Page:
Oral microbiota, a risk factor for lung cancer?
A first prospective study conducted in never-smokers suggests a link between diversity in oral microbiota and the risk of developing lung cancer. This new insight remains to be confirmed.
About this article
Lung cancer is the leading cause of death by cancer worldwide. While active tobacco use is the main risk factor, 25% of cases occur in non-smokers, a high percentage not fully explained by the major risks identified (passive smoking, pollution, family history, etc.). In addition to the gut microbiota, which is involved in the development of certain gastrointestinal cancers, other microbial ecosystems have also been associated with cancer risk. In this study, the authors investigated whether the oral microbiota’s composition and its ability to colonize the respiratory tract are involved in the development of lung cancer.
Depleted microbiota, increased risk
Their prospective study involved the long-term follow-up of more than 136,000 never-smoker Shanghai residents (61,500 men, 75,000 women), with follow-up visits every 2-3 years. A saliva sample taken at the outset was analyzed in all subjects reporting lung cancer and in an identical number of controls, matched for sex, age, date and time of sample collection, previous antibiotic treatment, etc. Metagenomic shotgun sequencing was then used to compare the 114 subjects diagnosed with lung cancer with the same number of controls. This analysis found a greater risk of developing lung cancer where the oral microbiota lacks bacterial diversity.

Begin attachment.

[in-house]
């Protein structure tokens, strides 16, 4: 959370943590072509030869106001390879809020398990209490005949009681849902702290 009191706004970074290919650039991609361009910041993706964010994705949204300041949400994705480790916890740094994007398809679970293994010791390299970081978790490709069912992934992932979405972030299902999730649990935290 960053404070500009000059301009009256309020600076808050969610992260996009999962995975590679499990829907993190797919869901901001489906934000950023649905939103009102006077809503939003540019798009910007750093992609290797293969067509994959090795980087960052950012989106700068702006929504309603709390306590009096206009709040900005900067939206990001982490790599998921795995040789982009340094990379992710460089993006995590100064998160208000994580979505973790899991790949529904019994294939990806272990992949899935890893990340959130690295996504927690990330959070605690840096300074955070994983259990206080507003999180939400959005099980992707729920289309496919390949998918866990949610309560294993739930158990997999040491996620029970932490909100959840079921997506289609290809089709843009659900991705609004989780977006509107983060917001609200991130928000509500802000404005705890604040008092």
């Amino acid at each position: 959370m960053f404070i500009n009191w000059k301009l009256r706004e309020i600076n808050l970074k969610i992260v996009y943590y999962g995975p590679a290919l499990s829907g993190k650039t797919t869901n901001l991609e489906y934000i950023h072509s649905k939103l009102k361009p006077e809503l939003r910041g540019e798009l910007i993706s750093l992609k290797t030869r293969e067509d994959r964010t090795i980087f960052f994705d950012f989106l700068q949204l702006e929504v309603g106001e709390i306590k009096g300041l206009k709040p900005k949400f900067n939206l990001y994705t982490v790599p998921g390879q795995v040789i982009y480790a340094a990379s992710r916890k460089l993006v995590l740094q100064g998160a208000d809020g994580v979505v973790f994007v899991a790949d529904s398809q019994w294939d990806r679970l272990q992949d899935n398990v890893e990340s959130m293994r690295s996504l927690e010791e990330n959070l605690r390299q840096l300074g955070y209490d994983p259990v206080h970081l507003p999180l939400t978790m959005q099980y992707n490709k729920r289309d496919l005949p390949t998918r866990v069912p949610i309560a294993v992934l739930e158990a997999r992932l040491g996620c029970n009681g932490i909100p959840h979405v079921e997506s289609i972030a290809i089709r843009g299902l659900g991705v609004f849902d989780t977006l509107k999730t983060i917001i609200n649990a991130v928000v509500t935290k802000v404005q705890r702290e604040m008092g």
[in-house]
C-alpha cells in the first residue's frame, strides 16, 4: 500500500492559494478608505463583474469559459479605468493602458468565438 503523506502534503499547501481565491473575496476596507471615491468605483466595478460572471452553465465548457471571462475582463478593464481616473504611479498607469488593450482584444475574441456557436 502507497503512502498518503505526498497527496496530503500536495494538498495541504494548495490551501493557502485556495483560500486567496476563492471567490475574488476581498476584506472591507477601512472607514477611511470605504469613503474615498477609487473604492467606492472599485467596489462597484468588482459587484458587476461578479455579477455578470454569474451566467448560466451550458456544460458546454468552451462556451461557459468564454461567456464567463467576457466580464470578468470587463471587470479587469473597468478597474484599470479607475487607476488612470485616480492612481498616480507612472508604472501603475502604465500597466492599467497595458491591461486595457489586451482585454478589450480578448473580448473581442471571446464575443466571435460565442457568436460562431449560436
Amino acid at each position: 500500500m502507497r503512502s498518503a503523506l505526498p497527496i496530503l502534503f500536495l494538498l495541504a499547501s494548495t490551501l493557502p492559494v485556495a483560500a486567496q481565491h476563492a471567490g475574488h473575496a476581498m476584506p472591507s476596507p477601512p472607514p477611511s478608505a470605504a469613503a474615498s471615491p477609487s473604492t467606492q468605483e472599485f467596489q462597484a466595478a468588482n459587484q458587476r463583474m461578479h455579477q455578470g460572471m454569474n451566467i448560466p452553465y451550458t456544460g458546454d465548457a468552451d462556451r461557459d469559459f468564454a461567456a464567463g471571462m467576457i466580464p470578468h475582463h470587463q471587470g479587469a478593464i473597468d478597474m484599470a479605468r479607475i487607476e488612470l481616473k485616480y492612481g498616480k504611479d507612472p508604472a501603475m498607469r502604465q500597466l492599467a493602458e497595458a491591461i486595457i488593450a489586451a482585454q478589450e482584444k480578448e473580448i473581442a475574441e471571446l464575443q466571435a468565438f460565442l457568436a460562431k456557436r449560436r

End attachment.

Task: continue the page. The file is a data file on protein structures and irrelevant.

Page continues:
Greater abundance of Firmicutes is harmful
The inherent composition of the oral microbiome also appears to play a major role. Among the population studied, an increase in the relative abundance of Spirochaetes and/or Bacteroidetes was associated with a lower risk of lung cancer. Conversely, a greater abundance of bacteria belonging to the Firmicutes phylum, particularly Lactobacillales, was associated with an increased risk of lung cancer. The authors point out that these results coincide with those of previous studies showing a link between Firmicutes and certain respiratory diseases (chronic obstructive pulmonary disease or COPD, squamous cell carcinoma of the head and neck, and lung cancer).
ENT microbiota: further research required to clarify its field of action
This large-scale characterization of the oral microbiota sheds new light on the causes of lung cancer in non-smokers. The geographical homogeneity of the study reinforces the relevance of its findings but limits their scope. Further work on different populations and in different locations would help clarify the role of the ENT microbiota in the development of lung cancer and other respiratory diseases.